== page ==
Piece-A-Way Crossroads is a book that delivers the hardships and what it’s like to live during the Great Depression and Desegregation.
Gloria Gipson Suggs is the author of Piece-A-Way Crossroads and has done a great job writing it. Although it’s mainly a story about the Desegregation and the Great Depression, it does have a positive overall message and lessons to take. It is a tale of constantly pushing through whatever challenges humans will face.
Now, we’ll be discussing some of this fantastic book’s nuances. We’ll be looking at what the book is about, what readers can expect from it, and whether it is worth reading.
What is Piece-A-Way Crossroads All About?
A fictional book called Piece-A-Way Crossroads is based on the marriage of Peter and Rhea, who resided in Marshall County, Mississippi, from the 1930s until the 1960s. One of the couple’s daughters, Jeannie, the author, narrates their experience from her point of view while inviting the reader to journey with her.
Jeannie introduces readers to events, people, and places her parents experienced during the Great Depression and Desegregation. Those were days when people were going through a turbulent, difficult, yet beautiful time.
By examining how her parents handled these challenging and delicate events and challenges, Jeannie incorporates stories, poetry, and art into her storytelling format, connecting the reader to the past. Their diligence, persistence, and forethought teach us something.
What Can Readers Expect from the Book?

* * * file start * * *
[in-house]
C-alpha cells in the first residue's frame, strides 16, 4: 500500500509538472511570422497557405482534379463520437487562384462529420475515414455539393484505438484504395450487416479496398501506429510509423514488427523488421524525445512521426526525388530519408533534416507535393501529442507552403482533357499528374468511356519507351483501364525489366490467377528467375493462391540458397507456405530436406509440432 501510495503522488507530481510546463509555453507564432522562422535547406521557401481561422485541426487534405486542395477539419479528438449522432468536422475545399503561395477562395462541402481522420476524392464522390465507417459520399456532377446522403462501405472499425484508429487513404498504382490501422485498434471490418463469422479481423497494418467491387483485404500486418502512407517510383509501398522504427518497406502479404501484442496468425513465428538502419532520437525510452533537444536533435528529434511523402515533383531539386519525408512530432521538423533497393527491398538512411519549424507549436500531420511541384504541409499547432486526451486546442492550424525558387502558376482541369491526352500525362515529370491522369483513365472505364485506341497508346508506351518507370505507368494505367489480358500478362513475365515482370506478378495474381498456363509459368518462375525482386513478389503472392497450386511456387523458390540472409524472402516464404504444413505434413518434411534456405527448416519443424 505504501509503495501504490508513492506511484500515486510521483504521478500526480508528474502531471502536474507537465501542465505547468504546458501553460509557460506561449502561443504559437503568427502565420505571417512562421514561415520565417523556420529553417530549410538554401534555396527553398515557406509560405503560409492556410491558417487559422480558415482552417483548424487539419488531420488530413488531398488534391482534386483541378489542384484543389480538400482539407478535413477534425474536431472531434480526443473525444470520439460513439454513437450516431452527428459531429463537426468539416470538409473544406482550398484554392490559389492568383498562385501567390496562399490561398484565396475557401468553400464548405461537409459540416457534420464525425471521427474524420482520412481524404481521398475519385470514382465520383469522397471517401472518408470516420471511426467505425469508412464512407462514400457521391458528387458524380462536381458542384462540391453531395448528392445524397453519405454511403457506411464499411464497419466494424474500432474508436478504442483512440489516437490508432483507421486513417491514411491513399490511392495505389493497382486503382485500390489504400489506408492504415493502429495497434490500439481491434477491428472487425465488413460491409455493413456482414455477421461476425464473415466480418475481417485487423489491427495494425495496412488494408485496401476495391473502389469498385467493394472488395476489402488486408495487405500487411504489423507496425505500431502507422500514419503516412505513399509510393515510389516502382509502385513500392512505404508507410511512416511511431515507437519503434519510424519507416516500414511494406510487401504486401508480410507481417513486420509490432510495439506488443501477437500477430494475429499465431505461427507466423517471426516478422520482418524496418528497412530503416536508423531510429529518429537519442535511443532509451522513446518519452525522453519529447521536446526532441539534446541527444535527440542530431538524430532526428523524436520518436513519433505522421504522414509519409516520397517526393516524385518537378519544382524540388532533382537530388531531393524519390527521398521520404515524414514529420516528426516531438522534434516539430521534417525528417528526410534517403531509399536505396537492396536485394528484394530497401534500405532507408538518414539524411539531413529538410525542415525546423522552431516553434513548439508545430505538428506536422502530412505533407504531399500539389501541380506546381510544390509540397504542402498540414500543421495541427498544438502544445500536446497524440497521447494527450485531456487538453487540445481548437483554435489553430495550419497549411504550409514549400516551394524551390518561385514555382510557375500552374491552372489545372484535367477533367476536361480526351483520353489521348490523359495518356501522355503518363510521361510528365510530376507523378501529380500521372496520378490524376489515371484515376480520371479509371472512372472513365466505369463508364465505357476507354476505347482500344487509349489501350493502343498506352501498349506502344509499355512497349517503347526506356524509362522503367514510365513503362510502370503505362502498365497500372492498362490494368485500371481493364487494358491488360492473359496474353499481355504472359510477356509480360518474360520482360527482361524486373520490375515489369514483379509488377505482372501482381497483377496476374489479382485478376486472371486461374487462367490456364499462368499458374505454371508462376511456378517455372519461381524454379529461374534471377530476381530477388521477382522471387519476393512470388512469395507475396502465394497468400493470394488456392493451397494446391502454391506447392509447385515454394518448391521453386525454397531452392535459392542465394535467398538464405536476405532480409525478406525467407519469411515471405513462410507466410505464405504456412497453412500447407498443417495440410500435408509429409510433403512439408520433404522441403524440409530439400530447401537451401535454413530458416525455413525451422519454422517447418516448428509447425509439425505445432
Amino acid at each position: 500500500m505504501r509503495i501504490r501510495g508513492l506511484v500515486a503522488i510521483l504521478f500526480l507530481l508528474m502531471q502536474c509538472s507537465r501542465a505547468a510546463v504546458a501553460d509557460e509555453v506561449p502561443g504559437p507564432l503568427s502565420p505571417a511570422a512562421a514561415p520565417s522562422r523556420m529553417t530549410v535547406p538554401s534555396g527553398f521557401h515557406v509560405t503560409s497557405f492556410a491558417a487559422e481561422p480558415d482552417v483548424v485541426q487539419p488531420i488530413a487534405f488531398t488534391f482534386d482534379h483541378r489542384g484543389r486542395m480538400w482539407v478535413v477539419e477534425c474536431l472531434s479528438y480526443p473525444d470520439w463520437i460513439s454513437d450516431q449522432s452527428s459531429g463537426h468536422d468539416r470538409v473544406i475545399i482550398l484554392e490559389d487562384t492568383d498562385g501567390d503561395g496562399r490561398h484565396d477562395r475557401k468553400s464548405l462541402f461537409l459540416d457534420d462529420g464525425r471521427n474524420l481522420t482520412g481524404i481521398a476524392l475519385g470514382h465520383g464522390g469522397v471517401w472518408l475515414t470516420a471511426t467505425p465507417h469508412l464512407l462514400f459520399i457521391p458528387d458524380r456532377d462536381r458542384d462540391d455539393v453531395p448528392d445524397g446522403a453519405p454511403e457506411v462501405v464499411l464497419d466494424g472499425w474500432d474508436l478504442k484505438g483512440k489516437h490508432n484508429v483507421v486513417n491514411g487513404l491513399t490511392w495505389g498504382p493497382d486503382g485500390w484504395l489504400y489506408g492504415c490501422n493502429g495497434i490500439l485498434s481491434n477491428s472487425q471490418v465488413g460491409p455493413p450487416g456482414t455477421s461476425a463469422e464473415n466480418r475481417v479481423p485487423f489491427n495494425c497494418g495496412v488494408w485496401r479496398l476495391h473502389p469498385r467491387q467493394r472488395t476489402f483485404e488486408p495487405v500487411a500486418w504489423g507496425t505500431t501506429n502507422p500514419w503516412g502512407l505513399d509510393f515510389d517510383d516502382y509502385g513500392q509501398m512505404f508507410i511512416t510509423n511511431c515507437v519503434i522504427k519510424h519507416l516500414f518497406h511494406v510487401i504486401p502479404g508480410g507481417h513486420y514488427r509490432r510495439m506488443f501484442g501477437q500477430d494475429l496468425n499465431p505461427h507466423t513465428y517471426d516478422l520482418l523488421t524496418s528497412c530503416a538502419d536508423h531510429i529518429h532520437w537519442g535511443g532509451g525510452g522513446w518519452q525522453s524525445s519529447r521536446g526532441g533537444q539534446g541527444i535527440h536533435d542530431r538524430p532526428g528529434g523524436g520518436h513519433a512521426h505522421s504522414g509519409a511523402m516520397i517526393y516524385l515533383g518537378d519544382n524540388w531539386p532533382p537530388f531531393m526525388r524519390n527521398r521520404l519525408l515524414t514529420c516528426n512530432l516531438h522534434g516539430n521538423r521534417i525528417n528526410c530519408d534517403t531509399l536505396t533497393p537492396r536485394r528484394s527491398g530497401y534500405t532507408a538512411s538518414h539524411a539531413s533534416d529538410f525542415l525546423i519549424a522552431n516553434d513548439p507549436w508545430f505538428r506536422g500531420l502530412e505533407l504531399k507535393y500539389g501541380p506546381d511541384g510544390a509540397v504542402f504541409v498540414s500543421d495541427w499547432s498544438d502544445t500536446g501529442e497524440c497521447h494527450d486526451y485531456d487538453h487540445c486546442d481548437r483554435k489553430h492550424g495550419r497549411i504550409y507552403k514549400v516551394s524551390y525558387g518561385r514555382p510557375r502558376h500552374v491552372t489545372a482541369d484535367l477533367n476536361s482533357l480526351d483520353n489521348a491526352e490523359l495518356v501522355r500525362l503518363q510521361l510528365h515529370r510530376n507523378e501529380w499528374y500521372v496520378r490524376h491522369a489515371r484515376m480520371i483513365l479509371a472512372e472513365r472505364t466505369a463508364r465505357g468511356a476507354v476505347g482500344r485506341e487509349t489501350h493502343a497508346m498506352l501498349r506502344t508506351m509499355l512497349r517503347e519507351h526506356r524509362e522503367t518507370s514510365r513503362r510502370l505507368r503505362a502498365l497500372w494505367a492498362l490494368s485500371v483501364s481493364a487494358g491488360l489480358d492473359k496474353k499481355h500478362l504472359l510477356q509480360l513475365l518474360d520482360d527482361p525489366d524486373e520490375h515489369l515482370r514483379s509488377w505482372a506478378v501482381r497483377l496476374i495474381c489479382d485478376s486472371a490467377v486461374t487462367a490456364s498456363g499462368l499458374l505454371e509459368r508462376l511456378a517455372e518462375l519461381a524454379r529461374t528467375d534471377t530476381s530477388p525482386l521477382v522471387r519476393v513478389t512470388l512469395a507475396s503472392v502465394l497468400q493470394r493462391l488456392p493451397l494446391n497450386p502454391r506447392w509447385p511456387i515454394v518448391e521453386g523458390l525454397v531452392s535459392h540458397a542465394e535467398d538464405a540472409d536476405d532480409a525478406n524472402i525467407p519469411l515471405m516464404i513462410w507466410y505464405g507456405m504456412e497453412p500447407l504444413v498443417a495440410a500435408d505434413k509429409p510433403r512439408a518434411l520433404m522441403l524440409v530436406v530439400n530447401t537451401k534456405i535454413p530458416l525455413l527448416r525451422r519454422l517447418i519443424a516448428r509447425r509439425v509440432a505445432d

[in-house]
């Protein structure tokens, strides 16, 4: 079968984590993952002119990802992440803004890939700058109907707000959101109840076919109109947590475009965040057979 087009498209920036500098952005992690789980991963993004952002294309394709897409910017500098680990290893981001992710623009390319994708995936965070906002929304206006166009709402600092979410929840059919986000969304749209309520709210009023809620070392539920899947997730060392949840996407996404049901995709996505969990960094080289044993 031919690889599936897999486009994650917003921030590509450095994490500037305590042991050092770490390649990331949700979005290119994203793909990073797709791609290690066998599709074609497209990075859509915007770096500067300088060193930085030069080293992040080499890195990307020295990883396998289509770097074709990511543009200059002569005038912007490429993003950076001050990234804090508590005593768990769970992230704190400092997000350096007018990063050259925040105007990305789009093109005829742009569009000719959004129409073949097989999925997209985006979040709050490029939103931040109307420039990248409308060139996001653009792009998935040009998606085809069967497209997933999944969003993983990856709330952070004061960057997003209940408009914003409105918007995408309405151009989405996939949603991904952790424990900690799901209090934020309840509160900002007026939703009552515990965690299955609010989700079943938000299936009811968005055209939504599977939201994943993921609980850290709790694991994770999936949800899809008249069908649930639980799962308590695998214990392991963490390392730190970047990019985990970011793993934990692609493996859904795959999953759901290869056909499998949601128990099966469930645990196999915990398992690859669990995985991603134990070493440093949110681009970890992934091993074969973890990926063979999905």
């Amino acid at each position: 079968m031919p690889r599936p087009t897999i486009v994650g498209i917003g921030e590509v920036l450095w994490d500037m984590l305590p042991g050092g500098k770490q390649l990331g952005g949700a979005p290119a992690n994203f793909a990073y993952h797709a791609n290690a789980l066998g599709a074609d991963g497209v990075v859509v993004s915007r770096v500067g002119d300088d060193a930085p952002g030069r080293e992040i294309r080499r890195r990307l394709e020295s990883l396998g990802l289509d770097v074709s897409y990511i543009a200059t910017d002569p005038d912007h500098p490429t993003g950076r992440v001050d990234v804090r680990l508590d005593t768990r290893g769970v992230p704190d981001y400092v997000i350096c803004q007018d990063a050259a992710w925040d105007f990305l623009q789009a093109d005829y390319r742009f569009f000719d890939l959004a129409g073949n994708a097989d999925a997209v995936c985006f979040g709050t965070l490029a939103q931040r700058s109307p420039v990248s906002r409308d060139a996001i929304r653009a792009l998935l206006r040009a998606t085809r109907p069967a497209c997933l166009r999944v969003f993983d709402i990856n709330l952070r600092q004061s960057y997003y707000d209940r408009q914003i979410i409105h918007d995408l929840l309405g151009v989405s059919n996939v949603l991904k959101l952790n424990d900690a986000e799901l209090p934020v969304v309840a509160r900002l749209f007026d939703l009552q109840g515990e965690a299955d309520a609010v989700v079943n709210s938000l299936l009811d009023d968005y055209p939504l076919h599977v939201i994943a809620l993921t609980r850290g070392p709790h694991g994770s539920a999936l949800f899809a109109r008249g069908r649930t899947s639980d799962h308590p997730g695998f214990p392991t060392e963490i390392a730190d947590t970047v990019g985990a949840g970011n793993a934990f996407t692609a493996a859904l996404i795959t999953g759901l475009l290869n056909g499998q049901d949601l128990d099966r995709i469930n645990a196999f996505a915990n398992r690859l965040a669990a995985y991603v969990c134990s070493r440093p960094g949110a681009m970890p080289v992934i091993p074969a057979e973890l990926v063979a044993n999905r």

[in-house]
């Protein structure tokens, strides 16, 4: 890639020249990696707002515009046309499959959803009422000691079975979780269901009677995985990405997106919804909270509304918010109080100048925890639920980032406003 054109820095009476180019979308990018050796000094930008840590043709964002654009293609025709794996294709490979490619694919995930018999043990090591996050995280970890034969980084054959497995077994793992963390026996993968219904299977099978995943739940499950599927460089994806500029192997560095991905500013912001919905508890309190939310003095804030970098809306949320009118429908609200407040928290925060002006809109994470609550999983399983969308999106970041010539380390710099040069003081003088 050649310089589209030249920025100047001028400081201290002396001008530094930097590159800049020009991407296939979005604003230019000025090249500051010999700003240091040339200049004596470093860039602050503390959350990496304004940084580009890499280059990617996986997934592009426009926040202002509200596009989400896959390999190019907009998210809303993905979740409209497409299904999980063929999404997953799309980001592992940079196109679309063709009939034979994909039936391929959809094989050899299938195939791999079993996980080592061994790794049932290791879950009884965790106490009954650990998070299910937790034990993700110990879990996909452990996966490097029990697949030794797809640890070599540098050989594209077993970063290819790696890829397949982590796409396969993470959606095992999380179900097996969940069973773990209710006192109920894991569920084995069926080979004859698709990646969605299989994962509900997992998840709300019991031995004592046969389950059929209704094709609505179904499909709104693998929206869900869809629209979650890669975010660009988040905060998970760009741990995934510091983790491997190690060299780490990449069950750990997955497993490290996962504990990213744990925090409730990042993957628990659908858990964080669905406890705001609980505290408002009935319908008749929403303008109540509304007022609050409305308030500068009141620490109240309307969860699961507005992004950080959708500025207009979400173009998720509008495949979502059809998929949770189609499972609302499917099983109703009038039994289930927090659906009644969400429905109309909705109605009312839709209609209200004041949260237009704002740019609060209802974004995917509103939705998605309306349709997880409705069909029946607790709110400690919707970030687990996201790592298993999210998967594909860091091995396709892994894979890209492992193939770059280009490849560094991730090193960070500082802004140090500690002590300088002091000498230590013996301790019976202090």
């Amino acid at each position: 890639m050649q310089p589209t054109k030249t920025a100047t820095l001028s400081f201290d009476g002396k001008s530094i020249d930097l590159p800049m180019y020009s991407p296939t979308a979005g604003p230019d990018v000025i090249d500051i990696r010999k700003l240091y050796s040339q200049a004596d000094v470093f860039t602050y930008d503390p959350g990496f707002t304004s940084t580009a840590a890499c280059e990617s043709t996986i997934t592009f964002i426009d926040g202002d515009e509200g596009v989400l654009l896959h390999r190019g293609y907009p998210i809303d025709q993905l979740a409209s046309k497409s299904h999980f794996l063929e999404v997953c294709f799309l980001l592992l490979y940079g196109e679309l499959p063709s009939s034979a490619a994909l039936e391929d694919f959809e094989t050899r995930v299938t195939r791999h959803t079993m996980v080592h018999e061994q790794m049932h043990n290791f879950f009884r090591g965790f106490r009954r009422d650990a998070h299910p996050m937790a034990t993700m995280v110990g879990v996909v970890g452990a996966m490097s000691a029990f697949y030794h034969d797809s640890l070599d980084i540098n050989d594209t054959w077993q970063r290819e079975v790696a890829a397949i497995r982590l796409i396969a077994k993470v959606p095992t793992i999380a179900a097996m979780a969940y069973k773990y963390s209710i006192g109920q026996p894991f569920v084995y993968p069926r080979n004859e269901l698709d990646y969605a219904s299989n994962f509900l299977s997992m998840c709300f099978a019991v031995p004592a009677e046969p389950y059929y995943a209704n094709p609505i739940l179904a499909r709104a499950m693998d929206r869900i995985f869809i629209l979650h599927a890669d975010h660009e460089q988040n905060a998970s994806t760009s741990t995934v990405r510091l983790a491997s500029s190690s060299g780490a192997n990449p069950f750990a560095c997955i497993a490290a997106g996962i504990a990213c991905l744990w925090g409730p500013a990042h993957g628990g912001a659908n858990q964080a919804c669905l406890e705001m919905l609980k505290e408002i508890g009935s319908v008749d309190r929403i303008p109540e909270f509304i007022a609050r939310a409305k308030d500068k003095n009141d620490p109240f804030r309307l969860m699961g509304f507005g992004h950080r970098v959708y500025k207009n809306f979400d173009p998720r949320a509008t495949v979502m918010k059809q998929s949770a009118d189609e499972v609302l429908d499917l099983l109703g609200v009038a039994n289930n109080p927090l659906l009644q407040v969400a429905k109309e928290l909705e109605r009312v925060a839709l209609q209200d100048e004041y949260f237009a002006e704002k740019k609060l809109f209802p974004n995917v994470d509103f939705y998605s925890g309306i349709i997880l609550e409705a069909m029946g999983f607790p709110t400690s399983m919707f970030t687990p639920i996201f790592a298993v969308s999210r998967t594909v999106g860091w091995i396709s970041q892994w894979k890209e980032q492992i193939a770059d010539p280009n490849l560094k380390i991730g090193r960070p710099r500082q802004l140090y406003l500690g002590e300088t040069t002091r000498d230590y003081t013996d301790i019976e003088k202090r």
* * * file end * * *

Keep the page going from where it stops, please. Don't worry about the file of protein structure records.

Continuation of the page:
Once people start reading the book, they can expect to be shown a different life and society from before. They’ll also be shown how difficult life was for those who lived through the Great Depression and Desegregation. Aside from that, Jeannie’s lessons can also be used as solid advice by parents who want to take them.
Jeannie describes their childhood custom known as “piece-a-way” to readers in the book’s opening chapter. It was carried out from 1930 to 1960 by four generations of enslaved people of Native American ancestry. Piece-A-Way Crossroads is a story about the Desegregation she and her community went through back then.
The serious novel about the Great Depression alternates between the past and the present, giving readers a peek at what Jeannie’s parents were going through in the past. It is particularly true during the trying and delicate moments.
Here are some excerpts from the book:
- “Leah was brought from Africa to Mobile, Alabama, in the early 1840s. She was sold and transported to the McGhee Plantation in Florence, Alabama. While in slavery, she had a son named Jeremiah. She died in Florence during the 1860…“
- “Jacob built his house with the help of his neighbors and sons. This favor was then returned when they needed a home. It was a plank board house with two rooms on both sides of a hallway with a kitchen on the back…“
- “Isaac’s trunk was well organized at all times by color and type of goods. The smell of his trunk was so inviting to us we were always tempted to buy something every time he opened it. The trunk looked like a pirate’s treasure chest; dark green in color, domed top with a raised design on the outside, and a painted picture of a fancy lady inside.“
Is Piece-A-Way Crossroads Worth Your Time?
Piece-A-Way Crossroads offers a unique look into the past, making it highly interesting. With that in mind, yes, it is worth anyone’s time reading. It’s a story about the Desegregation and the Great Depression that isn’t all doom and gloom. The lessons found within the pages also help readers deal with the challenges they’re currently dealing with.
You should purchase a book copy by visiting Gloria Gipson Suggs’ website. Read some of our other blogs to learn more about Piece-A-Way Crossroads and meet other birds of a feather!